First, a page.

Voice-Cloning Audio Feature Presented by OpenAI

The company is currently showcasing initial demonstrations and practical applications from a preliminary trial of their text-to-speech model, named Voice Engine. According to a spokesperson, they have made this available to approximately 10 developers for testing and feedback. Voice-Cloning Audio Feature Presented by OpenAI

OpenAI is revealing initial findings from a trial of a feature capable of articulating text with a remarkably authentic human voice, signaling an exciting advancement in artificial intelligence while also raising concerns about potential deepfake implications.

The company is showcasing early demonstrations and practical applications from a limited-scale preview of their text-to-speech model, known as Voice Engine, which has been made available to approximately 10 developers for experimentation, according to a spokesperson.

Despite briefing reporters on the feature earlier this month, OpenAI has opted against a broader release at this time.

A representative from OpenAI shared that the company made the decision to limit the release of the tool after gathering input from various stakeholders, including policymakers, industry experts, educators, and creatives. Initially, they had intended to offer the tool to up to 100 developers through an application process, as mentioned in an earlier press briefing.

“In light of the potential risks associated with generating speech that closely resembles individuals’ voices, particularly during an election year, we have decided to proceed with caution,” the company stated in a blog post on Friday. “We are actively collaborating with partners both in the US and internationally, spanning government, media, entertainment, education, and civil society, to ensure that we incorporate their insights as we continue to develop this technology.”

Previous instances of AI-generated audio content have raised concerns, particularly after a realistic but fabricated phone call purportedly from President Joe Biden circulated in January, urging people in New Hampshire not to vote in the primaries. Such events have heightened apprehensions about the misuse of AI technology ahead of crucial global elections.

Unlike OpenAI’s earlier audio generation efforts, Voice Engine has the capability to replicate individual voices with remarkable accuracy, capturing their unique speech patterns and nuances. Remarkably, the software only requires a 15-second audio sample of a person speaking to reproduce their voice.

During a demonstration of the tool, Bloomberg had the opportunity to listen to a clip of OpenAI’s CEO, Sam Altman, providing a brief explanation of the technology in a voice that sounded remarkably similar to his own, despite being entirely AI-generated.

Jeff Harris, a product lead at OpenAI, remarked, “With the right audio setup, it’s almost indistinguishable from a human voice.” He added, “The technical quality is quite impressive.” However, Harris also emphasized the importance of handling such technology with great care, considering the potential ethical implications surrounding the accurate replication of human speech.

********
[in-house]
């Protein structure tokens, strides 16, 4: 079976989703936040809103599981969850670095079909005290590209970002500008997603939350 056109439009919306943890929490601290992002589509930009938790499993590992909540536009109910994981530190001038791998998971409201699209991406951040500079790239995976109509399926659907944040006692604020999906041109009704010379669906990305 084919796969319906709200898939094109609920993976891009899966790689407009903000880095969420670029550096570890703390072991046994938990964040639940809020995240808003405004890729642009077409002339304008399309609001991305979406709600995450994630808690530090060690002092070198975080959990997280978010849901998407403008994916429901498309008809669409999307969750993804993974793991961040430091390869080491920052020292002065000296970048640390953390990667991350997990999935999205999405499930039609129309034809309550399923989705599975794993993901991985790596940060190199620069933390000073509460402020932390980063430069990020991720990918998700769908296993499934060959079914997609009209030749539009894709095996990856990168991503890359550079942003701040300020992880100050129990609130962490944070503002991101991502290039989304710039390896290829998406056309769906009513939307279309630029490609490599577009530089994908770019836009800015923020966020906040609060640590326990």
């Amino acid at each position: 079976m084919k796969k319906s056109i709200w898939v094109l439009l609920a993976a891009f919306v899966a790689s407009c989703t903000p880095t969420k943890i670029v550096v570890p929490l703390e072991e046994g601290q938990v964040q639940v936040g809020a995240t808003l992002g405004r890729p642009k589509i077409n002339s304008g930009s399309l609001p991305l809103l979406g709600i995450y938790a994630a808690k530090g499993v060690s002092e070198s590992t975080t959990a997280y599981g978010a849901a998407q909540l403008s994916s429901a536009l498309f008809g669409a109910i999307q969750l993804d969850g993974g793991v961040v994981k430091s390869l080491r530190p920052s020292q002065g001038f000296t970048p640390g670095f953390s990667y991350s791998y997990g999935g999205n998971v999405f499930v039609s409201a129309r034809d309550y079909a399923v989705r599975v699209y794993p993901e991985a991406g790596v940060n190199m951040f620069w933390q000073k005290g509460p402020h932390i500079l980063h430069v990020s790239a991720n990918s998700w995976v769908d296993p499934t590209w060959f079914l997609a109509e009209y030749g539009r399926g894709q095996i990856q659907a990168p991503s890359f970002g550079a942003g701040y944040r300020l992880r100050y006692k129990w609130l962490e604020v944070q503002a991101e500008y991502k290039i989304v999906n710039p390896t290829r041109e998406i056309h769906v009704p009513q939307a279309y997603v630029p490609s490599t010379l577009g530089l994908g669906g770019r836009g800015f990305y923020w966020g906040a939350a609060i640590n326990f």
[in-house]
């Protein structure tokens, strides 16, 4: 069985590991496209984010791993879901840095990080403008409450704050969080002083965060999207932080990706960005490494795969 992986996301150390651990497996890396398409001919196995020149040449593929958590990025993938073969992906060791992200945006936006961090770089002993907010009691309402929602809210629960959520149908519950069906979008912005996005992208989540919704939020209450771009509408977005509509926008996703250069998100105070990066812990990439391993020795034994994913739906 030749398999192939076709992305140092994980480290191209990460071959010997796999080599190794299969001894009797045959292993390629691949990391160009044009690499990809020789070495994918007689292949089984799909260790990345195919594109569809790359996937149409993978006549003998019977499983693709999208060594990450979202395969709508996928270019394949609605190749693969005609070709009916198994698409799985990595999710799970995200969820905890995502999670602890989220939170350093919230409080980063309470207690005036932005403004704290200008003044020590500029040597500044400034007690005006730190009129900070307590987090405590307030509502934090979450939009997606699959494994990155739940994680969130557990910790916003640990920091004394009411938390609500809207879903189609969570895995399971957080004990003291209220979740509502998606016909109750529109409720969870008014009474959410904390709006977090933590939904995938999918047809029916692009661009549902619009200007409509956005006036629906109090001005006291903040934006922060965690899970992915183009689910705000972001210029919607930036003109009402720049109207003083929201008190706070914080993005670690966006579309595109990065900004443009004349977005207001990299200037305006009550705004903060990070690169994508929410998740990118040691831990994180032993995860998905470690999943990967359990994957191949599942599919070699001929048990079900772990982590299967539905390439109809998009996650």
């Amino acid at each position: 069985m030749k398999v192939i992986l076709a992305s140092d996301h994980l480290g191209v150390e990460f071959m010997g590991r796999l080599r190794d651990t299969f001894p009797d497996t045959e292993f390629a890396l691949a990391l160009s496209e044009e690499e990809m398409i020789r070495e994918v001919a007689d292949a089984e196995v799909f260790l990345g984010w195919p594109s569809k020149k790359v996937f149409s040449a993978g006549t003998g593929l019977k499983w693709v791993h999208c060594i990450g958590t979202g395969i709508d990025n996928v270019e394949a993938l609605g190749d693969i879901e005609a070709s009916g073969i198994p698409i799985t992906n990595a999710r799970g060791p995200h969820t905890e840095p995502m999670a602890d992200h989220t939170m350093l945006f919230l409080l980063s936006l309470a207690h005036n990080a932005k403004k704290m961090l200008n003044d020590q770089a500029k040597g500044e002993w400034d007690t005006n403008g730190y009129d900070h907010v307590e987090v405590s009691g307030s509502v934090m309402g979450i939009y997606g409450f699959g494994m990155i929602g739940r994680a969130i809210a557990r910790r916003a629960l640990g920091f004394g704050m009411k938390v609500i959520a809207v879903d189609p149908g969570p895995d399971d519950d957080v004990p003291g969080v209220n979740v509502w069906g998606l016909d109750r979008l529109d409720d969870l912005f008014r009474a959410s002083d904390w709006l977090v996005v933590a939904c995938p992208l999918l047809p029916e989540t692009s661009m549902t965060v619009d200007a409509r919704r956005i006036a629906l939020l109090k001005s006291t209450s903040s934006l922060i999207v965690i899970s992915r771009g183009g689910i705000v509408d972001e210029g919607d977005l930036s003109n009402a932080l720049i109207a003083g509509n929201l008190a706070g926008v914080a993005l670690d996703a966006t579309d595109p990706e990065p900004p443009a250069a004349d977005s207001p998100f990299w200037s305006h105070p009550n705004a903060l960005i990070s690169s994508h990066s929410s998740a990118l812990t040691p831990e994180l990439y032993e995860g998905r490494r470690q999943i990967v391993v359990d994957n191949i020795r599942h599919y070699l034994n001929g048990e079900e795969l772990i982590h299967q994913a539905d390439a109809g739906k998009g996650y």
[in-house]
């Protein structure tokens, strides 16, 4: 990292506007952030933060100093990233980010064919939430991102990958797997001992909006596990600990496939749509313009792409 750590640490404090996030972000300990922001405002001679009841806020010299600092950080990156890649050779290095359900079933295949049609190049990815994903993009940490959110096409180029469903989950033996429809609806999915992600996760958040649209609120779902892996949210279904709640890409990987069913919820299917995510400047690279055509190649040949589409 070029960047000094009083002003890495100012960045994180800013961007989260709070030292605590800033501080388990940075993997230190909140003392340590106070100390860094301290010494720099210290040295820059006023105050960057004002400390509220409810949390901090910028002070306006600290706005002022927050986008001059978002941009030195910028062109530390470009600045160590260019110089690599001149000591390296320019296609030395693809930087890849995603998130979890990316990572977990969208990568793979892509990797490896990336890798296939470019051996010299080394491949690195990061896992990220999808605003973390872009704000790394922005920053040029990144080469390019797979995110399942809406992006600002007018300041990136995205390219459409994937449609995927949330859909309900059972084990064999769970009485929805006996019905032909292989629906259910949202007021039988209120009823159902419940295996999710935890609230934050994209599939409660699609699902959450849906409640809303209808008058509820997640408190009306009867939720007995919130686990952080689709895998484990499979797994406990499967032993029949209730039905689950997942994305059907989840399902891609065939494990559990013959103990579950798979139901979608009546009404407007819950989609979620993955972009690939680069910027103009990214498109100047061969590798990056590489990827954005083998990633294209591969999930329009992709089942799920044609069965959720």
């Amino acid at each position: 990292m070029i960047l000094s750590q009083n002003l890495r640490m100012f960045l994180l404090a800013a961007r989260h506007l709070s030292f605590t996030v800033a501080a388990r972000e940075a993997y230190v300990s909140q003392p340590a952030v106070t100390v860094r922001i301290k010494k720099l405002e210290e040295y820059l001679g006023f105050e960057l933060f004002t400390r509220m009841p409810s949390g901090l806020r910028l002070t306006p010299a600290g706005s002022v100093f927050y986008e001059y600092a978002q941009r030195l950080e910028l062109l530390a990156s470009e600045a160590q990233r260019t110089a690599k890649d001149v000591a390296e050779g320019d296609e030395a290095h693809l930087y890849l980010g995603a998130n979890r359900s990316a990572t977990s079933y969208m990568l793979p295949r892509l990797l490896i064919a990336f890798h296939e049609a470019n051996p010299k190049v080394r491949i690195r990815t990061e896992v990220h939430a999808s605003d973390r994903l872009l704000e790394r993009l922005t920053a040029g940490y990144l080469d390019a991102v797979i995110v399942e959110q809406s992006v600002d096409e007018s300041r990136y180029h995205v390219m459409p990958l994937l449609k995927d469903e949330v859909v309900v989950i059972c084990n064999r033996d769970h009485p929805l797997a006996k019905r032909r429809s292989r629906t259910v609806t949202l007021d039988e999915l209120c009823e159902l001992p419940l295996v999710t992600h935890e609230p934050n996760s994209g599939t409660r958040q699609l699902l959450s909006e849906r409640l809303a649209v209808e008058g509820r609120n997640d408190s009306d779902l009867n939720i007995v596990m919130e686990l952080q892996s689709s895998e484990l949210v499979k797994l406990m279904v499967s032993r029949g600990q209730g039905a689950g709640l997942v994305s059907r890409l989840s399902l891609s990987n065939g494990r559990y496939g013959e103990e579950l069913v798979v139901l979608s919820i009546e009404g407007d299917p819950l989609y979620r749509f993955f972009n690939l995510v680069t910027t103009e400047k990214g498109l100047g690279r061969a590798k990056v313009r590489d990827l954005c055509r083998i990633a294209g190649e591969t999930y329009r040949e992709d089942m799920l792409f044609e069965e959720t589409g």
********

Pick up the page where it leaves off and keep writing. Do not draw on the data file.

One of OpenAI’s current partners in using the tool is the Norman Prince Neurosciences Institute at Lifespan, a not-for-profit health system. They’re utilizing the technology to aid patients in regaining their ability to speak. For instance, the tool was instrumental in restoring the voice of a young patient who had difficulty speaking clearly due to a brain tumor. By replicating her speech from a previous recording for a school project, her voice was restored effectively.

OpenAI’s customized speech model also possesses the capability to translate the generated audio into various languages, making it particularly valuable for companies operating in the audio industry, such as Spotify Technology SA. Spotify has already leveraged the technology in a pilot program to translate podcasts hosted by popular personalities like Lex Fridman. Additionally, OpenAI highlighted the potential of the technology in creating diverse voices for educational content aimed at children.

As part of the testing program, OpenAI mandates that its partners adhere to strict usage policies, including obtaining consent from the original speaker before using their voice and disclosing to listeners that the voices they’re hearing are AI-generated. Furthermore, the company is implementing an inaudible audio watermark to enable the identification of audio pieces created using its tool.

Before making a decision on whether to make the feature available to a wider audience, OpenAI has emphasized the importance of gathering feedback from external experts. “It’s crucial that people worldwide are aware of the direction in which this technology is evolving, regardless of whether we ultimately decide to release it on a larger scale ourselves,” the company stated in its blog post.

OpenAI also expressed its aspiration that the preview of its software will underscore the necessity to strengthen societal resilience against the potential challenges posed by increasingly sophisticated AI technologies. For instance, the company urged banks to consider phasing out voice authentication as a security measure for accessing bank accounts and sensitive data. Additionally, OpenAI advocates for public education initiatives aimed at raising awareness about deceptive AI-generated content and the development of enhanced techniques for discerning between real and AI-generated audio content.

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